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Reading Your Land

Reading Your Land

A skilled farmer reads their land like a book. They do this by analyzing the vegetation, topography, soils, and other prominent landscape features. Through this, they make informed land management decisions that ensure healthy growth and abundant harvests.

A skilled farmer reads their land like a book. They do this by analyzing the vegetation, topography, soils, and other prominent landscape features. Through this, they make informed land management decisions that ensure healthy growth and abundant harvests.

Understanding Soil

Soils are about as diverse as the organisms that inhabit them. They can tell you about the environmental history and conditions that your soil arises in. Understanding your soils allows you to make important decisions on what you can and can’t grow. Most importantly how EASY it will be to grow certain crops.


Across a landscape, soils can be extremely diverse. This is specifically true if you have diverse topographies.

One of the best ways to “Dig RIGHT In” and study your soil is to do just that. Digging a hole!

Soil scientists across the world often start studying their soil by digging a hole and seeing what they find. Digging about 3 ft (1 meter) in depth is usually enough to give you a good picture of what you’re working with.

You will usually find different layers of soil known as “horizons”. More fertile and developed soils will have rich organic top soil. Infertile soils may have little to no topsoil.

Soil Color

Soil color can be an indicator of many different factors. Below are some general guidelines for understanding soil colors.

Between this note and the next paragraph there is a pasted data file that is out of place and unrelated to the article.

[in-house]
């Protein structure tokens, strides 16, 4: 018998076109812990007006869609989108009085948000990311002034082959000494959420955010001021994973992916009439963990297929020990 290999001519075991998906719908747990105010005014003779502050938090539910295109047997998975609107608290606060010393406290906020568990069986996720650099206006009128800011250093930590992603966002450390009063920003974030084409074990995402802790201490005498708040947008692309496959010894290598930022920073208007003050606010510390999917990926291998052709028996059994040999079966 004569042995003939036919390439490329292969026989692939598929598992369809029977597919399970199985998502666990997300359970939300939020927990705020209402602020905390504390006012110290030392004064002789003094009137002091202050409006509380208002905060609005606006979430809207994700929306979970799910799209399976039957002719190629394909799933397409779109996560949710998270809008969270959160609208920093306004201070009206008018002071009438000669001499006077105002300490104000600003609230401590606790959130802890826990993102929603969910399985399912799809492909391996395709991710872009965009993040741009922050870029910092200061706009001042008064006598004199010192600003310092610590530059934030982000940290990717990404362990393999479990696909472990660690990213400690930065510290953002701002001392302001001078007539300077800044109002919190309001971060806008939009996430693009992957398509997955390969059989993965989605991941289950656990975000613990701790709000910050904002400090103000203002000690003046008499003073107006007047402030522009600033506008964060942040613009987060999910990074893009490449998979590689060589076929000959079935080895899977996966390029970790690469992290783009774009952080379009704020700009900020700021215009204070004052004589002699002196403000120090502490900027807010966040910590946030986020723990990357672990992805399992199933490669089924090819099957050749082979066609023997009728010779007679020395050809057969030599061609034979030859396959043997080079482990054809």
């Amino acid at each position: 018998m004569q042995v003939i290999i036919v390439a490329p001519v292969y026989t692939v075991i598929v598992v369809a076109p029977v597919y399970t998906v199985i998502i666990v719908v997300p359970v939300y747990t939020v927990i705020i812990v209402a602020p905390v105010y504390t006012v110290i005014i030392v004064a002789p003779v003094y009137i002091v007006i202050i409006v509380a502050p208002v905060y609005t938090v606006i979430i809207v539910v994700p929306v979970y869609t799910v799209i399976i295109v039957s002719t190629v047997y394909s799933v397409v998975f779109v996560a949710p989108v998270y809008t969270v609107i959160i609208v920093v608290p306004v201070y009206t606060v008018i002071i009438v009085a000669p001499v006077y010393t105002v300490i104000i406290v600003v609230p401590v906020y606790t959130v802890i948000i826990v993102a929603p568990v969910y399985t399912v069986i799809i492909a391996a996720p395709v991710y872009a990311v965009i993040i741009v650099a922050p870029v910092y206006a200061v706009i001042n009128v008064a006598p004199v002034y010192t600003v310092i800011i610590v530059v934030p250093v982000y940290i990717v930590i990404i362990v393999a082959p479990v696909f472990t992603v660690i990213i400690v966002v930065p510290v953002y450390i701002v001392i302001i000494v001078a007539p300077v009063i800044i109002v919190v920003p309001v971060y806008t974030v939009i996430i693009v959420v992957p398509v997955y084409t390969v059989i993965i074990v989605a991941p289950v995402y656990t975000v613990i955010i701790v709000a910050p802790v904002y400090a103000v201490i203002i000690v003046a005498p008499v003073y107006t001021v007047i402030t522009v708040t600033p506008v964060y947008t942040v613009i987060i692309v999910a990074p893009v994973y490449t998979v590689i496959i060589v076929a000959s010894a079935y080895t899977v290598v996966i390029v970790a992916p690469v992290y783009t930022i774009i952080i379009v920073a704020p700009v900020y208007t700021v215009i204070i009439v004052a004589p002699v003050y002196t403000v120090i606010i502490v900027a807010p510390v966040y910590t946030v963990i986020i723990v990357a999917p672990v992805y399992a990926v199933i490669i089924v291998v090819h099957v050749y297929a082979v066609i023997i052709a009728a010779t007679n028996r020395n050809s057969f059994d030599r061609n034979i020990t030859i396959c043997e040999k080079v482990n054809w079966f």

Dark Soils

Dark Soils tend to indicate an accumulation of organic matter. These are usually richer in nutrients, hold more water, and are generally more fertile. These are great for perennial fruit trees and crops that are heavy feeders. There are exceptions to this rule when naturally dark-colored soil sediments occur.

Dark soils like this are amazing for agriculture. You often find these in grasslands or forests.

Red Soils

These typically indicate very wet conditions. This can be caused by large quantities of rainfall or the settling of water, such as in a wetland. These are usually low in nutrients, acidic, and may have stagnant water during parts of the year. Otherwise, in dry climates, they indicate high quantities of iron.

White Crusts

White Crusts on top of the soil can indicate the presence of salts. This is usually caused by the evaporation of water in dry climates.

Other colors

Colors like Blue, Green, Yellow, and Orange are likely related to sediment types and the Rock they originate from.


Topography can have a huge impact on the quality of your soils. While this is pretty intuitive, some amateur farmers may not take it as seriously as they should. Even SMALL changes in topography can have major effects. This is particularly true when it comes to the abundance of water.

Raised Areas

Raised areas may have less water. This is because water drains away from these areas. This can be beneficial in extremely wet climates or detrimental in dry climates.

Hill Sides

Usually have little soil development. This is because the soil and organic matter will naturally erode towards the bottom of the hill.

Bottom of Hills